Shades of Greatness: Art Inspired by Negro Leagues Baseball

Article excerpt


"Shades of greatness" is the first collaborative art exhibition inspired by the history of Negro Leagues baseball, which dates back to the 1880s. shortly after the founding of the National League. It features 35 original works that were created in 2003 to help paint an accurate portrayal of this little-publicized chapter of American history,. Moreover, many of the featured artists were born well after the Negro Leagues--which no longer were necessary once Jackie Robinson finally broke the onerous Major League color barrier in 1947 by joining the Brooklyn Dodgers--ceased to exist. For instance, Cortney Wall, whose stinging indictment of Jim Crow America is evident in her work, "The Same Game." graduated high school a mere five yeas ago. Indeed, both female and white artists proliferate this exhibition, a poignant reminder of how far the nation has come in this election year that almost saw a woman get nominated for president and a black man earn (soon, anyway) a spot on the Democratic ticket for the highest office in the land.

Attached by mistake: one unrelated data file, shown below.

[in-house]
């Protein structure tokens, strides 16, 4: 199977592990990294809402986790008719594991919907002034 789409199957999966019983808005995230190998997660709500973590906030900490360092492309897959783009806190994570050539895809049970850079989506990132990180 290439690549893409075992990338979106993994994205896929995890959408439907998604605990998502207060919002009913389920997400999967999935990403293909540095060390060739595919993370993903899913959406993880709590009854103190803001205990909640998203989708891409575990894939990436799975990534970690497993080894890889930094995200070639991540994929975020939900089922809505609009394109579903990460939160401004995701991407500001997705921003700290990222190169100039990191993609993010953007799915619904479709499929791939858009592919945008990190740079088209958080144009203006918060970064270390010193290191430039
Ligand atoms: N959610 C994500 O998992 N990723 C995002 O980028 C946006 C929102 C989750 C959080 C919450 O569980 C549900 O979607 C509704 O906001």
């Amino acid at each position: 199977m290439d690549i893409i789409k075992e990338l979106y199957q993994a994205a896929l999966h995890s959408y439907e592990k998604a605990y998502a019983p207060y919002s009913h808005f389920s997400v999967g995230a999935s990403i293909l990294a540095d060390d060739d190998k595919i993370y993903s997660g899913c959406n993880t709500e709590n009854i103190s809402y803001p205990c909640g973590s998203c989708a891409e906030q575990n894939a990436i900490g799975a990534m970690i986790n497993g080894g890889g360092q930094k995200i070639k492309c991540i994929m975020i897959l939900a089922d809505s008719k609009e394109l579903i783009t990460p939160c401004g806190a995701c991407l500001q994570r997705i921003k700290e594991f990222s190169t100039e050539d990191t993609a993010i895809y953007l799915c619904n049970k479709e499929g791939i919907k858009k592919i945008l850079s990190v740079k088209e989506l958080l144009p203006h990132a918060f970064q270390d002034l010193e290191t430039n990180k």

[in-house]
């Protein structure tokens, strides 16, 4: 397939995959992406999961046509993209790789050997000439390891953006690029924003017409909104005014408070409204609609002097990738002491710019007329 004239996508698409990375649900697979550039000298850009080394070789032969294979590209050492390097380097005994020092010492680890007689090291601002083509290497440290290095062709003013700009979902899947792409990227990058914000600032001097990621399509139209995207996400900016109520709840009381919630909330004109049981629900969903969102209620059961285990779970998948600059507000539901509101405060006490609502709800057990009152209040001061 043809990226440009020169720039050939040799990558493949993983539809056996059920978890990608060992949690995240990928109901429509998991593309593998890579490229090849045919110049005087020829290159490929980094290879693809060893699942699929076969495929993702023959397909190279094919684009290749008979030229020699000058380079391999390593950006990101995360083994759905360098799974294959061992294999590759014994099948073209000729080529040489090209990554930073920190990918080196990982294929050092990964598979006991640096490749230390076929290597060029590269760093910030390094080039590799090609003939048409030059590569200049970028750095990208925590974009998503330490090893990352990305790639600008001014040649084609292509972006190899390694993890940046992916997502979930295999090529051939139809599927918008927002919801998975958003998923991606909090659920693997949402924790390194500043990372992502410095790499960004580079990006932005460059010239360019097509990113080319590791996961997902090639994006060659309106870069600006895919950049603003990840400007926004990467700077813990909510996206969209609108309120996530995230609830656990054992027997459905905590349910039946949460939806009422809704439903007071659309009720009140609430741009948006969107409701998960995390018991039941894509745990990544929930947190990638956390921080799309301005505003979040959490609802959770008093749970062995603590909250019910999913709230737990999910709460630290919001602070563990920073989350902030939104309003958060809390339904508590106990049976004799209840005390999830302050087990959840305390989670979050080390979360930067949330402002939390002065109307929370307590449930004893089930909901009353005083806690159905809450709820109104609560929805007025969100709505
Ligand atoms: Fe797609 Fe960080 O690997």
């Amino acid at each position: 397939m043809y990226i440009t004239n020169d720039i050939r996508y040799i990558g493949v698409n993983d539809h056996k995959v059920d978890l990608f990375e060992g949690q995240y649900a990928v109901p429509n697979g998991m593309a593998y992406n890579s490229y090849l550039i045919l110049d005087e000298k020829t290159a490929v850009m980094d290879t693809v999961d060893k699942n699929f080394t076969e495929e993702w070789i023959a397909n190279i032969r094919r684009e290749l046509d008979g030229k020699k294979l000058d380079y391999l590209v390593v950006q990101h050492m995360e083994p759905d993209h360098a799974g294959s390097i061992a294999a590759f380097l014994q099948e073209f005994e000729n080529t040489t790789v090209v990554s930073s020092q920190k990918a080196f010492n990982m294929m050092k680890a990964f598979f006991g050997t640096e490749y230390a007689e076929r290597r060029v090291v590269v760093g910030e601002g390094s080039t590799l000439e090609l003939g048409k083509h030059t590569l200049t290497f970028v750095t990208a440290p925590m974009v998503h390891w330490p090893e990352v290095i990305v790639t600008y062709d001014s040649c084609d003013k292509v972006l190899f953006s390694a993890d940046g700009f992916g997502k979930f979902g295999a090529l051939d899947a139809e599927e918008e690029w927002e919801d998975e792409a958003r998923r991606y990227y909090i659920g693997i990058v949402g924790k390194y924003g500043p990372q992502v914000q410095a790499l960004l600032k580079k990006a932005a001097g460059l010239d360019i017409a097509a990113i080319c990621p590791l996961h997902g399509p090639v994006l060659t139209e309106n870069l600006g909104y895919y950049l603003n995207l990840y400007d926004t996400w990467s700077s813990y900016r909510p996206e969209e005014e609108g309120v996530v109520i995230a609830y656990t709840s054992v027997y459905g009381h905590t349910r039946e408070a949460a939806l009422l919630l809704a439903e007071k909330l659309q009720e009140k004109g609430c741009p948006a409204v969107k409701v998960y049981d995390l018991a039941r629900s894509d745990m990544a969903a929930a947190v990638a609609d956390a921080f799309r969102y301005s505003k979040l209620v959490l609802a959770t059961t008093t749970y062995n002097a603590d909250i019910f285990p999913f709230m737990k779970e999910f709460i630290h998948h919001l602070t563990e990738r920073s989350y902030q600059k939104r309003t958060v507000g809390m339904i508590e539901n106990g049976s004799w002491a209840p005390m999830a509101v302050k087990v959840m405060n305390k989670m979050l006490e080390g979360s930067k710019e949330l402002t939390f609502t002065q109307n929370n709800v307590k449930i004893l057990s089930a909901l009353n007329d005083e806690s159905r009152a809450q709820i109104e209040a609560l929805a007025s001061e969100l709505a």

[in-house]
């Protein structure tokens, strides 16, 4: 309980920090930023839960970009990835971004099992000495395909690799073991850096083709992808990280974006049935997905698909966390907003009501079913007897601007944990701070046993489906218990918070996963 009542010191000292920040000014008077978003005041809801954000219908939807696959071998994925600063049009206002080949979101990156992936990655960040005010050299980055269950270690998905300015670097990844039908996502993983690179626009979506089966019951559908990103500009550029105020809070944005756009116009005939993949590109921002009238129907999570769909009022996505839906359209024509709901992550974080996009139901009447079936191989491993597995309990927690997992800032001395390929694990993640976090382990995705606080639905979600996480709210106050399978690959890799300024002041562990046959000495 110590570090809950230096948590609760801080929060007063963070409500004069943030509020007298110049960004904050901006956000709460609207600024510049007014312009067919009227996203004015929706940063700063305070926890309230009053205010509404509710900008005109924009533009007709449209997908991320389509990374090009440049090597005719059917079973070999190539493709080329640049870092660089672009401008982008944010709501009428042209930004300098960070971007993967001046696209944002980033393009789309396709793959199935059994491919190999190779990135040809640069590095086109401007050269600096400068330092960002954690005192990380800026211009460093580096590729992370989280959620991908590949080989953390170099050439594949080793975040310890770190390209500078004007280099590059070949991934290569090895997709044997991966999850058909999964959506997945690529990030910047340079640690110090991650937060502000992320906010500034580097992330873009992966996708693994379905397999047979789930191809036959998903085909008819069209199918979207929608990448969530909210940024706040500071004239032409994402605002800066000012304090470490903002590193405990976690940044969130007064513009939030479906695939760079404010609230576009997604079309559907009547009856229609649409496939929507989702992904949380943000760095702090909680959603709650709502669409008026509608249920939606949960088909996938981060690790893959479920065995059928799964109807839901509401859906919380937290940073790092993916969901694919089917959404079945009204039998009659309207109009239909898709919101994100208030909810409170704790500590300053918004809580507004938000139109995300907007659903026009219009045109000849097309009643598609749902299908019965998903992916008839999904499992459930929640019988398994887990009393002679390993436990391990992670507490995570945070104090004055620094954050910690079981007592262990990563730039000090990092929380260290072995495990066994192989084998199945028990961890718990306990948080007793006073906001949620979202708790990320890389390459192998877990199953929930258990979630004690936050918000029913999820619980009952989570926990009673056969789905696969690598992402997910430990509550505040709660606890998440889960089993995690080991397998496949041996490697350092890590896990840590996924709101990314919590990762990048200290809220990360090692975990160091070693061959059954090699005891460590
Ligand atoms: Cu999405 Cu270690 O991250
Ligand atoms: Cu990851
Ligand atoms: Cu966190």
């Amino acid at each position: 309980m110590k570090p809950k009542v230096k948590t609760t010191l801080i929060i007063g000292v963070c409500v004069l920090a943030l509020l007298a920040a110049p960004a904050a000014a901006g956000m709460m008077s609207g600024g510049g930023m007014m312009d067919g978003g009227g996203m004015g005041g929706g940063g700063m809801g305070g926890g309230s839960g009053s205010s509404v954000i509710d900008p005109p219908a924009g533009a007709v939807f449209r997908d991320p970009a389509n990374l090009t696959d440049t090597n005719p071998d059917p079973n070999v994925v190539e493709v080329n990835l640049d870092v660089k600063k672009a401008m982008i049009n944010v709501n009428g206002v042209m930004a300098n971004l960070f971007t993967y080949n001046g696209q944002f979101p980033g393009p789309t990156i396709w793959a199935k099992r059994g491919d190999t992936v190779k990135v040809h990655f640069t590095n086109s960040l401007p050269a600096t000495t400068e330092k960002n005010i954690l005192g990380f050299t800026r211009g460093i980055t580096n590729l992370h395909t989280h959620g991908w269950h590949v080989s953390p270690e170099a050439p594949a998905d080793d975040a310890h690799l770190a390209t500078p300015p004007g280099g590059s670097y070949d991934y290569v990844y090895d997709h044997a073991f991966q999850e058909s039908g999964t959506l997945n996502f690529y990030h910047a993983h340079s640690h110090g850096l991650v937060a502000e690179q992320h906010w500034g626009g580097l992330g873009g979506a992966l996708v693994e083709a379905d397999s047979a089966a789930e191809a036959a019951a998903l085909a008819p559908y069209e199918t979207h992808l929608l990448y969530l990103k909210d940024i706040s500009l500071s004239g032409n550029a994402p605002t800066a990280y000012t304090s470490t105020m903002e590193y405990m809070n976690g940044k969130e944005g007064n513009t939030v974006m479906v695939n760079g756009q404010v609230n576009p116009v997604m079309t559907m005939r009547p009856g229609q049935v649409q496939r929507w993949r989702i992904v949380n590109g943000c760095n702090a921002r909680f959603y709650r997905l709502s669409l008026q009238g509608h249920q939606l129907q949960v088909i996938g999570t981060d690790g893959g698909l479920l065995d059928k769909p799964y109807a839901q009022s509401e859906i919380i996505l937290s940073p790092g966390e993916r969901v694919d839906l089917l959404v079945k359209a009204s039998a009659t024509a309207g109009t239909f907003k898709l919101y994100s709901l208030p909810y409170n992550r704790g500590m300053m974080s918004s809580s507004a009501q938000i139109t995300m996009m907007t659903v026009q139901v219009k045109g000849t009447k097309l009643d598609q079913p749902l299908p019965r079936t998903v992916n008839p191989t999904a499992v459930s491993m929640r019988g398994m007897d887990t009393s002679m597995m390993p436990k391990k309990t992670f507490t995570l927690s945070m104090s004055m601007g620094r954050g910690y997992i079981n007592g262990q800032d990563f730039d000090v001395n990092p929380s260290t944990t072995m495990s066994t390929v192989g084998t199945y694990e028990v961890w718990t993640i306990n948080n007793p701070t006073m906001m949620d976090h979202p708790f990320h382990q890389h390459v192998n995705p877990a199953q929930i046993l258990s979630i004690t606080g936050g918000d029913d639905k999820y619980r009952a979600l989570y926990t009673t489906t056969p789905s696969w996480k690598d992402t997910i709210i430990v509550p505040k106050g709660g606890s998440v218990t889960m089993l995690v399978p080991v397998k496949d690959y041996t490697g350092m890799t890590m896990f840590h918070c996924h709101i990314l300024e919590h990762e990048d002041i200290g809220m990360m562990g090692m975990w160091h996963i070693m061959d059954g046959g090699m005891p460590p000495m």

"I think I share our patrons' perspective when I say that the art's vivid color and imagery brought me back in time," says Steve Sloan, curator of the San Diego (Calif.) Hall of Champions. "While walking through the gallery space, I moved from sitting in the bleachers amongst fans in 'Sunday Best,' to facing the greatest Negro Leagues pitcher in 'Satchel Paige,' to getting a lead off second base in Kadir Nelson's 'Low and Away.' The [exhibit] mixed history and creativity. This made a perfect blend.... The impact was far reaching, just from the general interest that ["Shades"] caused. ... Little League coaches even called the museum to find out the numbers of former Negro League players because their kids wanted to wear Satchel Paige's and Josh Gibson's numbers on their uniforms. The public's reaction confirmed the importance of these leagues to America's history. …


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